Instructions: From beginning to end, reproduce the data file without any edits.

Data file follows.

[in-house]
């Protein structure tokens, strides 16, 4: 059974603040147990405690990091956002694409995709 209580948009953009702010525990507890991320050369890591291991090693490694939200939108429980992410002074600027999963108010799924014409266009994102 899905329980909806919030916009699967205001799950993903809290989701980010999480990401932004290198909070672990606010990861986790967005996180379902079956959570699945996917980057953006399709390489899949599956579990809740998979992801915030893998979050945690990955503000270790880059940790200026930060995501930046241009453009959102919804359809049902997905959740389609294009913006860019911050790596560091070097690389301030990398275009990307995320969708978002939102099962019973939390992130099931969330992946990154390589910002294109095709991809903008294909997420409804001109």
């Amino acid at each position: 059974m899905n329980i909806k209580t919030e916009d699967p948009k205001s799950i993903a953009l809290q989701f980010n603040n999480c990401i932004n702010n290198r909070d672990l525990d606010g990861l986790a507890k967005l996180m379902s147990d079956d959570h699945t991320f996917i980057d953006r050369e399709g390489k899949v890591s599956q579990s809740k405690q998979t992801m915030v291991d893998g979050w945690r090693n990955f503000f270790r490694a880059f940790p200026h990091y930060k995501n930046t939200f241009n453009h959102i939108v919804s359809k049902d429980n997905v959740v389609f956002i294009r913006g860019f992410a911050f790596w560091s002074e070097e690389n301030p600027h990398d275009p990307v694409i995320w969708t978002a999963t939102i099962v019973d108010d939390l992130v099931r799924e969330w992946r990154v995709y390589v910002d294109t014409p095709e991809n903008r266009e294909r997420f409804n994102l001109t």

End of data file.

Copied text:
[in-house]
């Protein structure tokens, strides 16, 4: 059974603040147990405690990091956002694409995709 209580948009953009702010525990507890991320050369890591291991090693490694939200939108429980992410002074600027999963108010799924014409266009994102 899905329980909806919030916009699967205001799950993903809290989701980010999480990401932004290198909070672990606010990861986790967005996180379902079956959570699945996917980057953006399709390489899949599956579990809740998979992801915030893998979050945690990955503000270790880059940790200026930060995501930046241009453009959102919804359809049902997905959740389609294009913006860019911050790596560091070097690389301030990398275009990307995320969708978002939102099962019973939390992130099931969330992946990154390589910002294109095709991809903008294909997420409804001109």
């Amino acid at each position: 059974m899905n329980i909806k209580t919030e916009d699967p948009k205001s799950i993903a953009l809290q989701f980010n603040n999480c990401i932004n702010n290198r909070d672990l525990d606010g990861l986790a507890k967005l996180m379902s147990d079956d959570h699945t991320f996917i980057d953006r050369e399709g390489k899949v890591s599956q579990s809740k405690q998979t992801m915030v291991d893998g979050w945690r090693n990955f503000f270790r490694a880059f940790p200026h990091y930060k995501n930046t939200f241009n453009h959102i939108v919804s359809k049902d429980n997905v959740v389609f956002i294009r913006g860019f992410a911050f790596w560091s002074e070097e690389n301030p600027h990398d275009p990307v694409i995320w969708t978002a999963t939102i099962v019973d108010d939390l992130v099931r799924e969330w992946r990154v995709y390589v910002d294109t014409p095709e991809n903008r266009e294909r997420f409804n994102l001109t």